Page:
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Time flies

When the clocks turned back an hour this past weekend, and it got dark before 5 p.m., you had to wonder where the year went. It all seems a bit confusing, with fall leaves gone less than a week after peak foliage, Christmas displays already up before Thanksgiving and the baseball World Series being played while the football season is in full swing. It’s almost as if 2022 were suddenly aware of its calendar and rushing to squeeze everything left into less than eight weeks.

Luckily, the barrage of midterm election advertising is over and (most of) the “vote for me” signs will be been taken down soon.

Searsmonters are fortunate to be able to open their doors, take in a deep breath of autumn air, walk around the dooryard or down the road and find a short rest from the scurry.

Sad news times three

This column rarely reports the passing of a Searsmont resident. This week the news is sad three times over.

Jane Russo, a town resident with her husband Jack since 1984, died Oct. 17 at the age of 90. Jane devoted her life to raising her five children (John, Paul, Steven, Andrew and Heidi) and working with Huston Tuttle, the family business in Rockland and The End Shop in Camden. Never truly retired, Jane was a well-known hostess and cook, a proud grandmother and nine times a great-grandmother. She loved the Searsmont Town Library, serving on its board, volunteering, and organizing the book sale and silent auction. She also helped raise funds for the Community Center and was involved with the Searsmont Historical Society.

Robert Hills, born in Belfast, died unexpectedly at age 53 on Oct. 19, his wife Dayne by his side. Bob loved his family, his garage, deer hunting, and racing his Dodge Charger at Unity Raceway. He leaves Dayne’s sons Joshua and Dylan and grandson Ryan, his parents Carl and Barbara Hills, brother Alan and his wife Donna (all of Searsmont), and a large family.

And Joyce Collins Rose left us on Oct. 25 at the age of 75. Joyce was born in Hope, grew up in Appleton and lived in Searsmont almost all of her life, including the years when she ran the Rose ’n Blooms flower shop in Belfast. An excellent cook, gardener and writer (a member of the Romance Writers of America), Joyce’s novel “Three Small Round Stones” was published in 2018. She leaves a large extended family including two great-granddaughters. She asked that remembrance gifts be made to the Appleton Historical Society or Appleton Library.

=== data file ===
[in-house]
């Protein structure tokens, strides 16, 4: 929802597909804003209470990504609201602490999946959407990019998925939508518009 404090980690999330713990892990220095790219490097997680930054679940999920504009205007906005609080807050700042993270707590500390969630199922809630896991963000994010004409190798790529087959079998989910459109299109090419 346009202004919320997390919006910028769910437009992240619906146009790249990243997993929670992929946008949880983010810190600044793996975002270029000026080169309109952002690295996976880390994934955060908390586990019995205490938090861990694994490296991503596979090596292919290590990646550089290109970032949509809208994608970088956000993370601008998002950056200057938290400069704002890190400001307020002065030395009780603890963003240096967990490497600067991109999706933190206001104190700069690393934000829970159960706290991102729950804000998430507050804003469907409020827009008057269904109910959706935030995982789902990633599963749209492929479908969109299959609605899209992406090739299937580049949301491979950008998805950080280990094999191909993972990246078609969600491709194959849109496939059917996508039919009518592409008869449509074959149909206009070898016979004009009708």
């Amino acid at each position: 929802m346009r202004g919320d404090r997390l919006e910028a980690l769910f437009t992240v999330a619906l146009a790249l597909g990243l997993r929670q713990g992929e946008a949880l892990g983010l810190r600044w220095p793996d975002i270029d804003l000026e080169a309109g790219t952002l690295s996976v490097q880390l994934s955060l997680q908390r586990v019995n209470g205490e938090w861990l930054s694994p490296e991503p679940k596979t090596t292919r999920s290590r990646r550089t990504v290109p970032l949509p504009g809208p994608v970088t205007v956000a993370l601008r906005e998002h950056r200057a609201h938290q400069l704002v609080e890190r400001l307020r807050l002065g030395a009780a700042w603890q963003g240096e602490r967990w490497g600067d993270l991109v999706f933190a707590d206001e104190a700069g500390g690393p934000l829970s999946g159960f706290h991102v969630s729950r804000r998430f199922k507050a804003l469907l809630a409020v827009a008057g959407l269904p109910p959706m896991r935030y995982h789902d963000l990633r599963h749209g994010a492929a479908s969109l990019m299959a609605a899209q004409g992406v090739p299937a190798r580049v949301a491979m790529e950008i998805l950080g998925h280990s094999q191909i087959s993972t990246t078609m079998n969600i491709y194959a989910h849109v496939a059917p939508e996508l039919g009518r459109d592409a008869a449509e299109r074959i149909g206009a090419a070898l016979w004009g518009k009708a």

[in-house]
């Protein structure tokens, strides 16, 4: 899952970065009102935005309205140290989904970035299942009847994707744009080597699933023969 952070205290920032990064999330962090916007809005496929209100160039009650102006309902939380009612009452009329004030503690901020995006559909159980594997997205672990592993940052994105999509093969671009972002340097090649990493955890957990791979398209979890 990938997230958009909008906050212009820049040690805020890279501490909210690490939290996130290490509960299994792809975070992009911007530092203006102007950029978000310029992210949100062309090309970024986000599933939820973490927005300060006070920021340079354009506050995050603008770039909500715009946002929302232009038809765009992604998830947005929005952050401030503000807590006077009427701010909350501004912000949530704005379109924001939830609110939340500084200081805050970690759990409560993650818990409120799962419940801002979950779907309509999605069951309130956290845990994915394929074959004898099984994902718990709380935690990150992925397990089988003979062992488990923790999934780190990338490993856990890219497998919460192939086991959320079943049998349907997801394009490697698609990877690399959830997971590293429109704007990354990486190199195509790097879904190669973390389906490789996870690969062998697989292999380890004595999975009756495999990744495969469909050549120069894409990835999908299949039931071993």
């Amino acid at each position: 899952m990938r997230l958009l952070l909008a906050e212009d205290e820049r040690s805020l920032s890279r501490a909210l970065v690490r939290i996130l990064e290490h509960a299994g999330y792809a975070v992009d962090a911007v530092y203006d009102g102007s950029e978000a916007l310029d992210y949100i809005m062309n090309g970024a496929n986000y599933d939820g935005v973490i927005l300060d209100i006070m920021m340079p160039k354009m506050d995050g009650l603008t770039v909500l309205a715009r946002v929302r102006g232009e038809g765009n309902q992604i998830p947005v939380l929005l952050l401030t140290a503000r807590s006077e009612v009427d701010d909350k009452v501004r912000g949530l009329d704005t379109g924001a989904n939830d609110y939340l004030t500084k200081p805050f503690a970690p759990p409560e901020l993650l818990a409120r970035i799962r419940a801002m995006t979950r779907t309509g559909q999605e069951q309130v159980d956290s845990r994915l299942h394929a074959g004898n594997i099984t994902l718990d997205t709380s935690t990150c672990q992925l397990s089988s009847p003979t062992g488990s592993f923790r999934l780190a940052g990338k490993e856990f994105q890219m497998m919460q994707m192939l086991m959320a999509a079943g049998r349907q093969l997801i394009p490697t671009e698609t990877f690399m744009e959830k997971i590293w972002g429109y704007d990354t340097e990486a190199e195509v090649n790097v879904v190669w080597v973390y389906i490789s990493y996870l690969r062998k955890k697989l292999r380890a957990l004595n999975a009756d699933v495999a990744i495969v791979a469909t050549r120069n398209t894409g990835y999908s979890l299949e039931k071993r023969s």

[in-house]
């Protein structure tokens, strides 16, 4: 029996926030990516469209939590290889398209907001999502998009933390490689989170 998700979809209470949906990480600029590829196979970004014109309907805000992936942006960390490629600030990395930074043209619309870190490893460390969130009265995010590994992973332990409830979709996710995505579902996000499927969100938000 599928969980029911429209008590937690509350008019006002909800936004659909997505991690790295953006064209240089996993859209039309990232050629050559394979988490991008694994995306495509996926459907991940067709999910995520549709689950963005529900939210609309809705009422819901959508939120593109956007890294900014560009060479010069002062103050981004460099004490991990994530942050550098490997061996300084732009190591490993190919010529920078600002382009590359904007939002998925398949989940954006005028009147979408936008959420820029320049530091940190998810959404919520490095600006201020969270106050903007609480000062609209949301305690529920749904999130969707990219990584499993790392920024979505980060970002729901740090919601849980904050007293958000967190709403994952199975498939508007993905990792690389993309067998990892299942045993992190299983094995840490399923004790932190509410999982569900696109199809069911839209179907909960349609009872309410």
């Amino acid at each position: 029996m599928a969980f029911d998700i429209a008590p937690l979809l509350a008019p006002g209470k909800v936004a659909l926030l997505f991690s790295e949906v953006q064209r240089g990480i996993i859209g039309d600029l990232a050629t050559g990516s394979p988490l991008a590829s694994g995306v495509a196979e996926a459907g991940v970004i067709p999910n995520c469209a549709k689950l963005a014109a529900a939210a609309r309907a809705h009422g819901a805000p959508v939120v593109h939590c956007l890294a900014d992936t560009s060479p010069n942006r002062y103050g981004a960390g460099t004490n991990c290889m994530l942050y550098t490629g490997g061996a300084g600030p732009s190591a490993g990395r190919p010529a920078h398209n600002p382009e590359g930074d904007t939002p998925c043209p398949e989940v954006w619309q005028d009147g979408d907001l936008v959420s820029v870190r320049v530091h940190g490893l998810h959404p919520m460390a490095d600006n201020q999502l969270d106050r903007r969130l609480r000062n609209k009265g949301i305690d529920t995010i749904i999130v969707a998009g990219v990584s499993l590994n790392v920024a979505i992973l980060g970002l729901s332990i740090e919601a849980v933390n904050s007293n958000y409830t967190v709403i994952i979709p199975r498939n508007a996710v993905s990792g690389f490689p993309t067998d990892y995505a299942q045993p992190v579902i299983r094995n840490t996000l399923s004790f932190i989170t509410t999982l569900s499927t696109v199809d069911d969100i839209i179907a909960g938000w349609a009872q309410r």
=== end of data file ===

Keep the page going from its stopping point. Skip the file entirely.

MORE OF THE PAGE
Three losses in one week is almost too much to bear. Searsmont is saddened and diminished by their deaths, and will miss each of them.

Town Office

It was a busy two weeks for the selectmen. At their Oct. 24 work session, after the usual detailed discussion of roads, they got down to other business. The soon-to-be-purchased McLellan Property will be surveyed, a new town auditor may soon be selected, and the town will post an opening for town clerk since long-time Clerk Kathy Hoey is retiring in 2023.

When they met again on Halloween, the selectmen reviewed and approved the town’s snowplowing contracts, discussed winter equipment for the transfer station and Town Office payroll matters, considered Community Building storage spaces and (surprise, surprise) talked about roads and road repair.

There are about 450 or 500 dogs in Searsmont. So far, about 50 owners have licensed their animals for 2023. That means at least 400 more licenses are renewable by the end of the year. Don’t worry, this column will remind you.

Town Library

The library’s “Transitions” art show featuring the work of Rockport artist Kathy Gass is proving quite popular and is worth a look.

A generous and anonymous donor bid $50 and walked away with Bertha, the 50-pound Rouge Vif d’Etampes pumpkin. The money all goes to the Tri Town Music Program run by the Searsmont Town Library and Belfast Flying Shoes.

Your correspondents visited San Francisco in October and are glad to be home. Photo by Joyce Sirota

Bits and pieces

Your correspondents spent a week in the San Francisco area, being tourists and visiting family. We then tested positive, with cold-like symptoms, for COVID-19 and are now staying pretty much at home. Good to be back in Searsmont, even with the galloping crud.

Every autumn-dropped oak leaf in town ended up on our lawn. If you would like some, we have plenty.

A popular mode of transport in San Francisco. Photo by Mickey Sirota